That said, there are a couple of don’ts that will help you optimize this feature. Don’t worry; they’ll be easy to remember!

1. Do not overload the drum.

To reiterate what we’ve previously mentioned, air drying loads are limited to a washer’s smallest capacity. This is so that the machine can generate proper airflow in the drum.

Overloading your machine with clothes during an air-dry cycle may give you a damp result instead of a dry one.

More importantly, more clothes in the drum means more moisture, which can mean longer drying times. Keep in mind that air-drying itself requires a long drying time.

Overloading this cycle might result in an overnight affair if you’re not careful.

2. Quickly hang your clothes in the open air after an air dry cycle.

You’re probably thinking: isn’t that counterproductive? I’ve already air-dried them inside!

But you’d want to give that thought a double-take. Sure, you’ve dried them inside, but drying them inside for too long can give them a musty smell.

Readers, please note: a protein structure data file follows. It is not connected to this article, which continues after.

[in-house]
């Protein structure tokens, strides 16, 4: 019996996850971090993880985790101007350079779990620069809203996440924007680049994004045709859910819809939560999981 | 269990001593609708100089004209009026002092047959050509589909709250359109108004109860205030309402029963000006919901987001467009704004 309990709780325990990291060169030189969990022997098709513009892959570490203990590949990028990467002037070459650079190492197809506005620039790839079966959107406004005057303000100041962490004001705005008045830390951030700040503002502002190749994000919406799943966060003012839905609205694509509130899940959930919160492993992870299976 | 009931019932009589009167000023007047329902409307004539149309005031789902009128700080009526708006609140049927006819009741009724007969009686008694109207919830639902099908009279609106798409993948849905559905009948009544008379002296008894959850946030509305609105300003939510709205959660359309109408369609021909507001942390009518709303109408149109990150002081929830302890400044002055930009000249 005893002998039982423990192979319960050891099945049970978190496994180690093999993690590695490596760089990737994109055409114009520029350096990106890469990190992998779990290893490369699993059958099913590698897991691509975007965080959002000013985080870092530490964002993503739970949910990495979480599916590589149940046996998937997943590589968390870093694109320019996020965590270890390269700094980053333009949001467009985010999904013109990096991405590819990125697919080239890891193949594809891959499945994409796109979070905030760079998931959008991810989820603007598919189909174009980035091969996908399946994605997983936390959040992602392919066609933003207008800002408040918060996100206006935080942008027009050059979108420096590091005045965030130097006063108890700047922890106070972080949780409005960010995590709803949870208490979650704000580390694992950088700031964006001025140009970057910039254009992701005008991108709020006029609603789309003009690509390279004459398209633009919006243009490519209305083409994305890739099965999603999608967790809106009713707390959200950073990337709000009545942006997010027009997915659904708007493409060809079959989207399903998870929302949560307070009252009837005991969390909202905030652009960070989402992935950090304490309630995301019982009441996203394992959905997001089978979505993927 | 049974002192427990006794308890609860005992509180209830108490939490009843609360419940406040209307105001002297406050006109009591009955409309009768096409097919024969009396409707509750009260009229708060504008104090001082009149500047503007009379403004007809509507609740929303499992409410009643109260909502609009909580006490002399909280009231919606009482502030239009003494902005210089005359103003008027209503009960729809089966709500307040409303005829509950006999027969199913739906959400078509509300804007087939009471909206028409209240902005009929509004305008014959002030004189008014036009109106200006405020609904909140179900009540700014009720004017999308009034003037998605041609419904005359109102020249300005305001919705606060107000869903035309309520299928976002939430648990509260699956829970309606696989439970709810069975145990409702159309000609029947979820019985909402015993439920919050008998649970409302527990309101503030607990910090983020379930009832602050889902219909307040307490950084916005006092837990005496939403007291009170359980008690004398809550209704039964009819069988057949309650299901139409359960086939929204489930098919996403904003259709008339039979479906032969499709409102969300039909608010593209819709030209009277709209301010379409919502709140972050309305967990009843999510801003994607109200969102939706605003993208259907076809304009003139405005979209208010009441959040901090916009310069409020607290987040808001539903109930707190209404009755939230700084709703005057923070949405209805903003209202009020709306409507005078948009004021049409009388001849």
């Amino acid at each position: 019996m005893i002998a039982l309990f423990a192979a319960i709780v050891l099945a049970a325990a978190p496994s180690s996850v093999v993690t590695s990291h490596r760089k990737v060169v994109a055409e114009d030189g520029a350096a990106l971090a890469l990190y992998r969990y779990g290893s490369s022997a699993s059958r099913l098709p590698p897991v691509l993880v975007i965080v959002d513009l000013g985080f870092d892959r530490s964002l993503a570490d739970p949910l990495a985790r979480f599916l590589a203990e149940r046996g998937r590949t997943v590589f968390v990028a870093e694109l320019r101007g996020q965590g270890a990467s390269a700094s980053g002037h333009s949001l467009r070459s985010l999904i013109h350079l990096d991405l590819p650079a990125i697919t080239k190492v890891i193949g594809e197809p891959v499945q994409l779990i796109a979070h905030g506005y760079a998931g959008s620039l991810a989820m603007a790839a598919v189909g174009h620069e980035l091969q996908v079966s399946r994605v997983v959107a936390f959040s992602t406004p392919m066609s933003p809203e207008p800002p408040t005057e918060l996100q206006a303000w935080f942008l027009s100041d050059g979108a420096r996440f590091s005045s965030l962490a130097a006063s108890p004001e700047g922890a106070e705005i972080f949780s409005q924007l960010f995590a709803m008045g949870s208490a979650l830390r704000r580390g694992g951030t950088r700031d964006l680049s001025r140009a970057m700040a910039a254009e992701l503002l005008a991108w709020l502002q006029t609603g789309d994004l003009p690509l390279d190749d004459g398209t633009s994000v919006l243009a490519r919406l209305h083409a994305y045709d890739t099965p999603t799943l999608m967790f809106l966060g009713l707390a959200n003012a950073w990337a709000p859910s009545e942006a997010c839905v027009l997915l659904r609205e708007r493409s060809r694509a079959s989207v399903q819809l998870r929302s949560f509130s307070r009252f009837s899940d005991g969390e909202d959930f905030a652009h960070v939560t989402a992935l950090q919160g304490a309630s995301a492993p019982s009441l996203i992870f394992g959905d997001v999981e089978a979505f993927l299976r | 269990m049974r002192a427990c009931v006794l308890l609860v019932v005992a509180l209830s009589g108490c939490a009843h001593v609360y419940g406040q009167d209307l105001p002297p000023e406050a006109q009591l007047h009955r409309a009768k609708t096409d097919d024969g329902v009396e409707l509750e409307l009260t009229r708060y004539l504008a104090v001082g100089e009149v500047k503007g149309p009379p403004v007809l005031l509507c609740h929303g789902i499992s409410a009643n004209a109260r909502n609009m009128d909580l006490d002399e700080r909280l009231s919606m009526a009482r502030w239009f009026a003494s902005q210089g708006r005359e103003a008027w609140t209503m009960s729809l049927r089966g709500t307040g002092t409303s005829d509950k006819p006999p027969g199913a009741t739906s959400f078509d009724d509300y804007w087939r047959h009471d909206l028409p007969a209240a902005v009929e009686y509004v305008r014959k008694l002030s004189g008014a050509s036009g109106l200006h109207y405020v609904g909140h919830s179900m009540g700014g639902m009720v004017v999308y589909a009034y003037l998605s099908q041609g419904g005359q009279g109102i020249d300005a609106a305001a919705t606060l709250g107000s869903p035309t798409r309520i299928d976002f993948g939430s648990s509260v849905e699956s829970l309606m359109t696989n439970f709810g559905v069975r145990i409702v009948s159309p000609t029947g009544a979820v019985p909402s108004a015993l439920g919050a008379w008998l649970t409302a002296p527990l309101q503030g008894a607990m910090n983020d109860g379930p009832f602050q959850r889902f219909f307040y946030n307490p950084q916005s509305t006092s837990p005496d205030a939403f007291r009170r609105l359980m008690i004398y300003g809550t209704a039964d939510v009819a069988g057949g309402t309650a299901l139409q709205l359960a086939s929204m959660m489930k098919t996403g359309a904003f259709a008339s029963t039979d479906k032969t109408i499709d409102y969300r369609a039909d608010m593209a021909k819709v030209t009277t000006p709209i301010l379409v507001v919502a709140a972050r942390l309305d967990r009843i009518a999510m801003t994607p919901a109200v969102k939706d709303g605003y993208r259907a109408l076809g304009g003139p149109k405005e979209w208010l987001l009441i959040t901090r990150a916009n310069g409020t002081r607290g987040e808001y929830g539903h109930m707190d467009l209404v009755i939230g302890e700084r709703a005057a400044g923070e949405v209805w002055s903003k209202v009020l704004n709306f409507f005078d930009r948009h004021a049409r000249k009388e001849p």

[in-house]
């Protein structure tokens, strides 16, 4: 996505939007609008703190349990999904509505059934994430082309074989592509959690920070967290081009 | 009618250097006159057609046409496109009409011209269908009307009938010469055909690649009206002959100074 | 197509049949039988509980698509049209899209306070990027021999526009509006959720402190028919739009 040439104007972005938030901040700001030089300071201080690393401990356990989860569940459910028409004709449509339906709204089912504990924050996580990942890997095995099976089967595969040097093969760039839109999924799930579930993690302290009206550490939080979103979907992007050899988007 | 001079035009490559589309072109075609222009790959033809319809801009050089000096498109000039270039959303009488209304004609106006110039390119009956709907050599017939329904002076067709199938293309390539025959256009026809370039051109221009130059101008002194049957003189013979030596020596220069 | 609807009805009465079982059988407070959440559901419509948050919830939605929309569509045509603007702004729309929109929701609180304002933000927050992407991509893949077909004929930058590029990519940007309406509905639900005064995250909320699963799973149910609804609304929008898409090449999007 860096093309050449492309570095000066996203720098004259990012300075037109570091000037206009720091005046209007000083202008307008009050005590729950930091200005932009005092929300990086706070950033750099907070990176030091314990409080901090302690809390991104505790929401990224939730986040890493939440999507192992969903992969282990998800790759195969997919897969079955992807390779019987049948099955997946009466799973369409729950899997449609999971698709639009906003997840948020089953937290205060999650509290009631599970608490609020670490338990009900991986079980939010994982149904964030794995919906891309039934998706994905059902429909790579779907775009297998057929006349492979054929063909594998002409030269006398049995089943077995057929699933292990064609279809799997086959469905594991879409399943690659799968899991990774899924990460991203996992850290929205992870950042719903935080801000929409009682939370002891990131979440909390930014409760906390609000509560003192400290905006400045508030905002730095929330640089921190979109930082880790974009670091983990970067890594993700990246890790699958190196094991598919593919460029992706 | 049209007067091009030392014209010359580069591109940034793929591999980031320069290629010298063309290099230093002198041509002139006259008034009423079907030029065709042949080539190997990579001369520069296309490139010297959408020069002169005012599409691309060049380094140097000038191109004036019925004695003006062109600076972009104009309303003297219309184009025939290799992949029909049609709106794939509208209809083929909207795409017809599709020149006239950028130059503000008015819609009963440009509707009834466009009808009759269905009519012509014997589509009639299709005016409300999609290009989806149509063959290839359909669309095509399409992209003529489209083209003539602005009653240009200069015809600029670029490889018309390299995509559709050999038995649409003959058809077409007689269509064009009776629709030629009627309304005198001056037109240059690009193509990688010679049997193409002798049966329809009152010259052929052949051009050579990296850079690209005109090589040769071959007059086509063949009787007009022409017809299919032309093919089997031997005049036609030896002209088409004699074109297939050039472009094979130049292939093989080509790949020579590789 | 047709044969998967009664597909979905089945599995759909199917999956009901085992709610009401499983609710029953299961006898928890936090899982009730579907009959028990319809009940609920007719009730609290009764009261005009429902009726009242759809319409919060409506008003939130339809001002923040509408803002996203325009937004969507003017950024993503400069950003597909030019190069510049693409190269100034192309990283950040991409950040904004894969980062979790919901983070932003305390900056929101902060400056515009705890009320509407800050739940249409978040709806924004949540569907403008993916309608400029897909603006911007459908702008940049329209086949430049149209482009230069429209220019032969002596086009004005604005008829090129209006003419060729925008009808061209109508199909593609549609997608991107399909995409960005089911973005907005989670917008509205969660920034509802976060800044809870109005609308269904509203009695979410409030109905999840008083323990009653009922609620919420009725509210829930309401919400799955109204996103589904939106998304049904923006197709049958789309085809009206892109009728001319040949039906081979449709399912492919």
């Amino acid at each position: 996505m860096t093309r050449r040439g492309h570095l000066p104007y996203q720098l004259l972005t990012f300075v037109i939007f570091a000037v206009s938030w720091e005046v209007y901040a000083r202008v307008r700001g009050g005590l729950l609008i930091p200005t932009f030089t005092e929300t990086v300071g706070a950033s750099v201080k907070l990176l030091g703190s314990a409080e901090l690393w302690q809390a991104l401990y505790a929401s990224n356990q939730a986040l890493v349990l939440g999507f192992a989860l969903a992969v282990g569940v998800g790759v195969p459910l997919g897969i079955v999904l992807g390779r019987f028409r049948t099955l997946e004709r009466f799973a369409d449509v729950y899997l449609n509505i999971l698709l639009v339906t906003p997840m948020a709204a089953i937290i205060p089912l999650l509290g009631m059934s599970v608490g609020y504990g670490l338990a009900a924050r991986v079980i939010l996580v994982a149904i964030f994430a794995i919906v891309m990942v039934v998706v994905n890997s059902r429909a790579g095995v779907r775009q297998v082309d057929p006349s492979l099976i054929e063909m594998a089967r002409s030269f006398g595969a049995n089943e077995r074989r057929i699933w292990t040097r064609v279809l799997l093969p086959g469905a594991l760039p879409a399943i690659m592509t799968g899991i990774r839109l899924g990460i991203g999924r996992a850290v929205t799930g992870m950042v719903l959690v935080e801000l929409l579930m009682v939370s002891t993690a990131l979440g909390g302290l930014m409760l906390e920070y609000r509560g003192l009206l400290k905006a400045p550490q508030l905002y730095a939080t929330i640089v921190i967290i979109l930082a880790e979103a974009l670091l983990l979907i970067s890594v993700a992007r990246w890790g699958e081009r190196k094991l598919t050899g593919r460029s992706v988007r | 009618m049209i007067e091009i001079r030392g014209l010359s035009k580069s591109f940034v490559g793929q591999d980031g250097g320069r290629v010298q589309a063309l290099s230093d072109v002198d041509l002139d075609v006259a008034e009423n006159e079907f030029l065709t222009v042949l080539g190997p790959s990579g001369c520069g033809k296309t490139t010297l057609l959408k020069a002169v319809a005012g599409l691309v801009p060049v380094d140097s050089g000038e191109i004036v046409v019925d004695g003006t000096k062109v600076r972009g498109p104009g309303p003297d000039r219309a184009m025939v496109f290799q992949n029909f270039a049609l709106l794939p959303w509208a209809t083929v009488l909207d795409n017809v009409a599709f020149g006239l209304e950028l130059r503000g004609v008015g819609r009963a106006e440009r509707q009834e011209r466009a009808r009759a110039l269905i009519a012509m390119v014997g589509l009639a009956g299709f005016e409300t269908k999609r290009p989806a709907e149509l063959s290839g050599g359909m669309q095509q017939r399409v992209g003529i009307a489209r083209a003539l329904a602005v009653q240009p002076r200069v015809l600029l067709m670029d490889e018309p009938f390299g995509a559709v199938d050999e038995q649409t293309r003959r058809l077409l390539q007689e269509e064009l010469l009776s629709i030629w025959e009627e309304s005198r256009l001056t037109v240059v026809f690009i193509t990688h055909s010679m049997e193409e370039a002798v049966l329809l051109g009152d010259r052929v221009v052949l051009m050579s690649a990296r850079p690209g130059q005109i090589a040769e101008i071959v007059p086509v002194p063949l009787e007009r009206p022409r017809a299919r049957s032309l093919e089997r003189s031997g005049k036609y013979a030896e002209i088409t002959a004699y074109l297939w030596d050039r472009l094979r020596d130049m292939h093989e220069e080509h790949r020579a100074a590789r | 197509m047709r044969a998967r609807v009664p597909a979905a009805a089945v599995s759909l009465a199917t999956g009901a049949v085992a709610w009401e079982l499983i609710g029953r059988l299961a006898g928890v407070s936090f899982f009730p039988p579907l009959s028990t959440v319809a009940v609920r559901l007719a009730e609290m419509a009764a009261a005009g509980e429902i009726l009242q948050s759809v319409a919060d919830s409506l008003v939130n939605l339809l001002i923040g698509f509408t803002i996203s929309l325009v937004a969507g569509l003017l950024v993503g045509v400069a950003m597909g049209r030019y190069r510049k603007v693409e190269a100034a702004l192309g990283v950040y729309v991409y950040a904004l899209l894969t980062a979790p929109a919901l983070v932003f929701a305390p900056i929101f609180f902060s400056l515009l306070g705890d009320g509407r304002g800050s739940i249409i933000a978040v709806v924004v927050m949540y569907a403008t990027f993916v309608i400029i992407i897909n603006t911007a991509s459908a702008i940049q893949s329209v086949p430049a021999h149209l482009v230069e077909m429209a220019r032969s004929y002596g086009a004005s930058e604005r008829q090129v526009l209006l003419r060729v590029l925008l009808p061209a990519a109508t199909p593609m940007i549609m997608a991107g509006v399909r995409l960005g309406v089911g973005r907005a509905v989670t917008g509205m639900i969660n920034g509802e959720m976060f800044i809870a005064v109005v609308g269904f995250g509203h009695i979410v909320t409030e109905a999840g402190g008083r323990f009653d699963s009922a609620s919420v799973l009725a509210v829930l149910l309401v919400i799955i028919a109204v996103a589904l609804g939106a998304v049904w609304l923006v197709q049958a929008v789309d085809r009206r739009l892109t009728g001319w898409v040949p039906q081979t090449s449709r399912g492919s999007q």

It’s one of air-drying’s greatest disadvantages, besides the long drying time.

An extra hang-drying session under the sun for about fifteen minutes should be enough to ensure that your clothes will smell freshly laundered after drying them.

3. Do not machine air dry laces.

We’ve briefly given you a tip about how laces can be frayed in machine spinning, and we’re here to remind you of that again!

Frayed laces can also stick to the clothes you’ve just washed or clog in the lint trap, which in turn can contribute to blockage issues.

The air-drying feature in your washing machine can save you more bucks in more ways than you can imagine: it’s nifty, it’s environmentally safe, and it can spare you the need for a dryer!

It’s also fairly easy to use and is perfect for people with tight schedules who can’t afford to wait for a tumble dry or spin dry session.

Sure, it’s got longer dry times, but in terms of drying capability — it might just be the best choice!